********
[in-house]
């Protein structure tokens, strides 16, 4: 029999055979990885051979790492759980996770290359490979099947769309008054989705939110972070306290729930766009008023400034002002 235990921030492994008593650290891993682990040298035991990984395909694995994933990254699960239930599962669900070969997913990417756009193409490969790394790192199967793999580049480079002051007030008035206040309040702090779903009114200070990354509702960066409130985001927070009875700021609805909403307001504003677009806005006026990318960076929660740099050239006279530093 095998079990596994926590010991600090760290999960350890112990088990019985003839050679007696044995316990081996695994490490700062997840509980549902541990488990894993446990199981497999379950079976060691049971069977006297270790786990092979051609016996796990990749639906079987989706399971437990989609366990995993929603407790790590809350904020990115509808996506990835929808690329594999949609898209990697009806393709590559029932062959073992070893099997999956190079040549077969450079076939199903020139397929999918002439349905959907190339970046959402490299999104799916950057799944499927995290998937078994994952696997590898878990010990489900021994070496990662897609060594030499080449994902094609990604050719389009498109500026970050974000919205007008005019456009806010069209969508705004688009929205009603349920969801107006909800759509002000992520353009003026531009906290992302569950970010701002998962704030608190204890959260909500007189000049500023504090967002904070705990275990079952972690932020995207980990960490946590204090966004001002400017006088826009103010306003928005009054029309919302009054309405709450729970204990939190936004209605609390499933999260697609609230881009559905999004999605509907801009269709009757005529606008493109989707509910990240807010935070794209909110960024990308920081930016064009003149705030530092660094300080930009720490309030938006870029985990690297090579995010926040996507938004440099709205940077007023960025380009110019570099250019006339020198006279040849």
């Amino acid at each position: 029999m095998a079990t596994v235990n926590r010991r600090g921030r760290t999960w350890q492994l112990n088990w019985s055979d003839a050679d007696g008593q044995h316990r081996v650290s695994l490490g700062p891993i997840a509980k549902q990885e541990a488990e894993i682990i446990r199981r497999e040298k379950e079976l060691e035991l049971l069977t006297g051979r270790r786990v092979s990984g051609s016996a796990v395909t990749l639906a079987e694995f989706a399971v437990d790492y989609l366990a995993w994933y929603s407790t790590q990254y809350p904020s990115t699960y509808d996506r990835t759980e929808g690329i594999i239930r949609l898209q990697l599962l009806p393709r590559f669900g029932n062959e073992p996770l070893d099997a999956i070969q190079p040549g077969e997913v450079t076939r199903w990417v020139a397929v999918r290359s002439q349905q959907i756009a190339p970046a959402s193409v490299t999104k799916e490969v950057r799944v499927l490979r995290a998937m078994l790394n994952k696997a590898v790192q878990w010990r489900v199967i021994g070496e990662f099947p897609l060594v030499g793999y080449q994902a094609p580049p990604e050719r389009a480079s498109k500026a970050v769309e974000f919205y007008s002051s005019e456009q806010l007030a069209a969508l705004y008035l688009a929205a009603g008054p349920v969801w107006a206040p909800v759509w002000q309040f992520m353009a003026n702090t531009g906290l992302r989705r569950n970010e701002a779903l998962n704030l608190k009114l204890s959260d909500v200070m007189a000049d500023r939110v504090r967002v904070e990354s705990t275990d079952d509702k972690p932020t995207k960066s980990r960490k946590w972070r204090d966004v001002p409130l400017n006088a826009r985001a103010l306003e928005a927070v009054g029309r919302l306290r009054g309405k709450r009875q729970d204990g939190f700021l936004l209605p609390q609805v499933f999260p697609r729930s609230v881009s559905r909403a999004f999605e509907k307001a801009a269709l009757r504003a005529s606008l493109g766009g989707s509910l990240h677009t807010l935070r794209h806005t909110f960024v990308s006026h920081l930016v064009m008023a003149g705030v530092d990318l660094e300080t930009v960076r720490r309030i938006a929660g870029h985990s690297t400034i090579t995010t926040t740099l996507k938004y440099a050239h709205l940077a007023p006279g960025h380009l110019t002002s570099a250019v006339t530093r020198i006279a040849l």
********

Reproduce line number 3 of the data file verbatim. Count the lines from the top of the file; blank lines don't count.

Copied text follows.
């Amino acid at each position: 029999m095998a079990t596994v235990n926590r010991r600090g921030r760290t999960w350890q492994l112990n088990w019985s055979d003839a050679d007696g008593q044995h316990r081996v650290s695994l490490g700062p891993i997840a509980k549902q990885e541990a488990e894993i682990i446990r199981r497999e040298k379950e079976l060691e035991l049971l069977t006297g051979r270790r786990v092979s990984g051609s016996a796990v395909t990749l639906a079987e694995f989706a399971v437990d790492y989609l366990a995993w994933y929603s407790t790590q990254y809350p904020s990115t699960y509808d996506r990835t759980e929808g690329i594999i239930r949609l898209q990697l599962l009806p393709r590559f669900g029932n062959e073992p996770l070893d099997a999956i070969q190079p040549g077969e997913v450079t076939r199903w990417v020139a397929v999918r290359s002439q349905q959907i756009a190339p970046a959402s193409v490299t999104k799916e490969v950057r799944v499927l490979r995290a998937m078994l790394n994952k696997a590898v790192q878990w010990r489900v199967i021994g070496e990662f099947p897609l060594v030499g793999y080449q994902a094609p580049p990604e050719r389009a480079s498109k500026a970050v769309e974000f919205y007008s002051s005019e456009q806010l007030a069209a969508l705004y008035l688009a929205a009603g008054p349920v969801w107006a206040p909800v759509w002000q309040f992520m353009a003026n702090t531009g906290l992302r989705r569950n970010e701002a779903l998962n704030l608190k009114l204890s959260d909500v200070m007189a000049d500023r939110v504090r967002v904070e990354s705990t275990d079952d509702k972690p932020t995207k960066s980990r960490k946590w972070r204090d966004v001002p409130l400017n006088a826009r985001a103010l306003e928005a927070v009054g029309r919302l306290r009054g309405k709450r009875q729970d204990g939190f700021l936004l209605p609390q609805v499933f999260p697609r729930s609230v881009s559905r909403a999004f999605e509907k307001a801009a269709l009757r504003a005529s606008l493109g766009g989707s509910l990240h677009t807010l935070r794209h806005t909110f960024v990308s006026h920081l930016v064009m008023a003149g705030v530092d990318l660094e300080t930009v960076r720490r309030i938006a929660g870029h985990s690297t400034i090579t995010t926040t740099l996507k938004y440099a050239h709205l940077a007023p006279g960025h380009l110019t002002s570099a250019v006339t530093r020198i006279a040849l």